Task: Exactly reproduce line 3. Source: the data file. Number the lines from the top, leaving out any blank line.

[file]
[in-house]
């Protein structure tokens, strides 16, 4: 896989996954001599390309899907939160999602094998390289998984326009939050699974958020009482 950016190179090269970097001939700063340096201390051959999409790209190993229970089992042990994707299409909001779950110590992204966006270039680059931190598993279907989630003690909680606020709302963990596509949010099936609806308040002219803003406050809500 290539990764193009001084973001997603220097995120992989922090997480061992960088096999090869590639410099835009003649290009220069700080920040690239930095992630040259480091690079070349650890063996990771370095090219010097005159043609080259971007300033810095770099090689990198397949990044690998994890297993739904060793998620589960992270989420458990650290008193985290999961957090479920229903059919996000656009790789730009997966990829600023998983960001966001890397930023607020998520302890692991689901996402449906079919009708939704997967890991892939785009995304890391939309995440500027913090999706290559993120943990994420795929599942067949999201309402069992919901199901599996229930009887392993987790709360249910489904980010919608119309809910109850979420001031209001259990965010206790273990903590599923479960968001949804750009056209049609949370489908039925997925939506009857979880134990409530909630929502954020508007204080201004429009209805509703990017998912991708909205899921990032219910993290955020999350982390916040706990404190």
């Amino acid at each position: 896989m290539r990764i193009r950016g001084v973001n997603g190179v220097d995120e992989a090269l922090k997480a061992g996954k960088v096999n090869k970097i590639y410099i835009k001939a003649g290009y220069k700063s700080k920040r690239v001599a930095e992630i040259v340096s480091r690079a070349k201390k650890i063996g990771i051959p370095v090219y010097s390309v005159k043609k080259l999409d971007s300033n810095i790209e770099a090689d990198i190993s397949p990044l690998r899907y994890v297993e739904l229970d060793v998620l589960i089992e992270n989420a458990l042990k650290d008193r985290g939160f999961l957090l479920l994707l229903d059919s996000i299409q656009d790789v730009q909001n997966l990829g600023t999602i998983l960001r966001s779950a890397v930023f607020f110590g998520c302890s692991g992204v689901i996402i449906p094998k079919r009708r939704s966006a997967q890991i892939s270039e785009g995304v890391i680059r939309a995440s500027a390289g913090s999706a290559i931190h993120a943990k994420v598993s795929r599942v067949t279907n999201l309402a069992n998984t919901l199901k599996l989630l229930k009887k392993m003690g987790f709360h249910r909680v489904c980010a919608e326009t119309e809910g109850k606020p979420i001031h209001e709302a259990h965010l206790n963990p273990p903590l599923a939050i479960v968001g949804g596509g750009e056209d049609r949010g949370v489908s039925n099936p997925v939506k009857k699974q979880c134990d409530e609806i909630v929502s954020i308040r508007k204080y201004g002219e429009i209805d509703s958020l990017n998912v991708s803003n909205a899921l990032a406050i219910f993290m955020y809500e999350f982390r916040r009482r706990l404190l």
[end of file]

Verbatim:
């Amino acid at each position: 896989m290539r990764i193009r950016g001084v973001n997603g190179v220097d995120e992989a090269l922090k997480a061992g996954k960088v096999n090869k970097i590639y410099i835009k001939a003649g290009y220069k700063s700080k920040r690239v001599a930095e992630i040259v340096s480091r690079a070349k201390k650890i063996g990771i051959p370095v090219y010097s390309v005159k043609k080259l999409d971007s300033n810095i790209e770099a090689d990198i190993s397949p990044l690998r899907y994890v297993e739904l229970d060793v998620l589960i089992e992270n989420a458990l042990k650290d008193r985290g939160f999961l957090l479920l994707l229903d059919s996000i299409q656009d790789v730009q909001n997966l990829g600023t999602i998983l960001r966001s779950a890397v930023f607020f110590g998520c302890s692991g992204v689901i996402i449906p094998k079919r009708r939704s966006a997967q890991i892939s270039e785009g995304v890391i680059r939309a995440s500027a390289g913090s999706a290559i931190h993120a943990k994420v598993s795929r599942v067949t279907n999201l309402a069992n998984t919901l199901k599996l989630l229930k009887k392993m003690g987790f709360h249910r909680v489904c980010a919608e326009t119309e809910g109850k606020p979420i001031h209001e709302a259990h965010l206790n963990p273990p903590l599923a939050i479960v968001g949804g596509g750009e056209d049609r949010g949370v489908s039925n099936p997925v939506k009857k699974q979880c134990d409530e609806i909630v929502s954020i308040r508007k204080y201004g002219e429009i209805d509703s958020l990017n998912v991708s803003n909205a899921l990032a406050i219910f993290m955020y809500e999350f982390r916040r009482r706990l404190l």